The advice given earlier in this chapter on avoiding common infections is important. As children become older they will need to learn these things for themselves, for example about washing their hands after going to the toilet or latrine, and about the importance of washing their hands before eating. Protecting children with AIDS from other infections is more difficult than protecting adults because children tend to put things in their mouths and they are exposed to more illnesses that are new to them.

It is much better for a family to go to the same health care setting where the child's health history is known rather than keep changing or "shopping around".

Note: Chapter Five of this handbook describes the common symptoms of AIDS and how to treat them. Many of the symptoms children show are the same as those experienced by adults and the advice for their care is also very similar in most cases. Where the treatment of children is different, this is explained.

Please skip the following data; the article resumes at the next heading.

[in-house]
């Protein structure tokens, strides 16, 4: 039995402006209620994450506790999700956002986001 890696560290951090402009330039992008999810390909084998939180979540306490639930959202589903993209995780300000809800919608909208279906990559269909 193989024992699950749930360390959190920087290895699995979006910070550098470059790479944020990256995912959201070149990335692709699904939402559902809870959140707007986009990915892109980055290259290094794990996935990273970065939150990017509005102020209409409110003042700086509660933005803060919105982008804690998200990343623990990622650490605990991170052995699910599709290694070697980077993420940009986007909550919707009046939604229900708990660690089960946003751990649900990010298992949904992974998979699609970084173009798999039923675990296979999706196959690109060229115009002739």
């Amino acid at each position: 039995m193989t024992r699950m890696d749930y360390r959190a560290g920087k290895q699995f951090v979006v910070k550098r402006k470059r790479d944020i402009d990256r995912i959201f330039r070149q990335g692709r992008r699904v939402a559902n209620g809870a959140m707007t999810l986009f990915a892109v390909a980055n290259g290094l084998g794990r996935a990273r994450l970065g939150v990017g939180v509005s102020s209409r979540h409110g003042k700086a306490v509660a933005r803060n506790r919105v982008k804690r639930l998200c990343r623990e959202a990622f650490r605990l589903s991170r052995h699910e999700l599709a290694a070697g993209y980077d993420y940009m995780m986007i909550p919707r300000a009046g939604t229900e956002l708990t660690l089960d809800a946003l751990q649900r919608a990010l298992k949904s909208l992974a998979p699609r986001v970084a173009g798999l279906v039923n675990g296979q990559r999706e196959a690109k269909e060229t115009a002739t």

4. Treat the child as normal

Many of the infants who are infected with HIV will have months or years of life without symptoms. Every effort should be made to help them lead as normal a life as possible. This includes letting them spend time playing with other children.

A child with HIV infection should go to school as usual, except when there is an outbreak of an infection in the school which could make the child ill.



This chapter begins with the final part of the story about the family you first met in Chapter Two. Yulia is dead now and her sister Anna tells how she died and how her community reacted.

The rest of the chapter provides information you need to give to family members who are caring for someone who is dying from AIDS. The information is presented in a way that you can use when speaking directly to the family.

The last part of the story: Yulia's legacy

Yulia died last night. I am Anna and she was my sister. I will miss her.


Our family and community have lost another. But we all must die in our time and it was her time. She went as one should, proud and in peace. She taught us in her death much about our fives. Let me tell you of her dying - it was good and perhaps we shall ail live and die so well.

She was carrying this infection, who knows how long.


It seems to come from nowhere, or maybe everywhere. But it is in so many of us and takes us one by one until I think there are thousands who are gone.